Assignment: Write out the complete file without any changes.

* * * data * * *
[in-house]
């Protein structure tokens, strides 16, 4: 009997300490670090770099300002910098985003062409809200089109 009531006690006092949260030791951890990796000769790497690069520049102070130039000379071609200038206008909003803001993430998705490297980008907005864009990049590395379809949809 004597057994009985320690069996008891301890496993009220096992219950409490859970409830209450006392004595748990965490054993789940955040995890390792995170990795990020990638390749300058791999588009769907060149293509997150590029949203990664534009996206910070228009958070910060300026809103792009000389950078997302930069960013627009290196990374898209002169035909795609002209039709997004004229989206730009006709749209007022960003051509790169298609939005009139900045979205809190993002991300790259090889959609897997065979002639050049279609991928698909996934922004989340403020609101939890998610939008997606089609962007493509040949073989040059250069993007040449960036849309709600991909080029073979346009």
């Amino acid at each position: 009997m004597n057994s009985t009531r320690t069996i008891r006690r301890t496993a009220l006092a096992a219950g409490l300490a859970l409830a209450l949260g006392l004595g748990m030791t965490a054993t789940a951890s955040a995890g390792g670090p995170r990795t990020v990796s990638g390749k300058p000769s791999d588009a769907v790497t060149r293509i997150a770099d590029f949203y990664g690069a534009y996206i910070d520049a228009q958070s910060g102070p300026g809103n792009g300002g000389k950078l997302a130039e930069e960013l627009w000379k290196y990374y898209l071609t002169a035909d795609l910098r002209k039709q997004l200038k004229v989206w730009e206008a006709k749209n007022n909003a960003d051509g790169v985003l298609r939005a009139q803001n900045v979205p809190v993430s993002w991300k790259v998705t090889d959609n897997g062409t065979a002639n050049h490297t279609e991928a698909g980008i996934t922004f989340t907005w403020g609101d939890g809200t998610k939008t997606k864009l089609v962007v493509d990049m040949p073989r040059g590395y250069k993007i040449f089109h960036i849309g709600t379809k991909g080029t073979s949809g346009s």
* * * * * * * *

[in-house]
């Protein structure tokens, strides 16, 4: 009997300490670090770099300002910098985003062409809200089109 009531006690006092949260030791951890990796000769790497690069520049102070130039000379071609200038206008909003803001993430998705490297980008907005864009990049590395379809949809 004597057994009985320690069996008891301890496993009220096992219950409490859970409830209450006392004595748990965490054993789940955040995890390792995170990795990020990638390749300058791999588009769907060149293509997150590029949203990664534009996206910070228009958070910060300026809103792009000389950078997302930069960013627009290196990374898209002169035909795609002209039709997004004229989206730009006709749209007022960003051509790169298609939005009139900045979205809190993002991300790259090889959609897997065979002639050049279609991928698909996934922004989340403020609101939890998610939008997606089609962007493509040949073989040059250069993007040449960036849309709600991909080029073979346009």
């Amino acid at each position: 009997m004597n057994s009985t009531r320690t069996i008891r006690r301890t496993a009220l006092a096992a219950g409490l300490a859970l409830a209450l949260g006392l004595g748990m030791t965490a054993t789940a951890s955040a995890g390792g670090p995170r990795t990020v990796s990638g390749k300058p000769s791999d588009a769907v790497t060149r293509i997150a770099d590029f949203y990664g690069a534009y996206i910070d520049a228009q958070s910060g102070p300026g809103n792009g300002g000389k950078l997302a130039e930069e960013l627009w000379k290196y990374y898209l071609t002169a035909d795609l910098r002209k039709q997004l200038k004229v989206w730009e206008a006709k749209n007022n909003a960003d051509g790169v985003l298609r939005a009139q803001n900045v979205p809190v993430s993002w991300k790259v998705t090889d959609n897997g062409t065979a002639n050049h490297t279609e991928a698909g980008i996934t922004f989340t907005w403020g609101d939890g809200t998610k939008t997606k864009l089609v962007v493509d990049m040949p073989r040059g590395y250069k993007i040449f089109h960036i849309g709600t379809k991909g080029t073979s949809g346009s």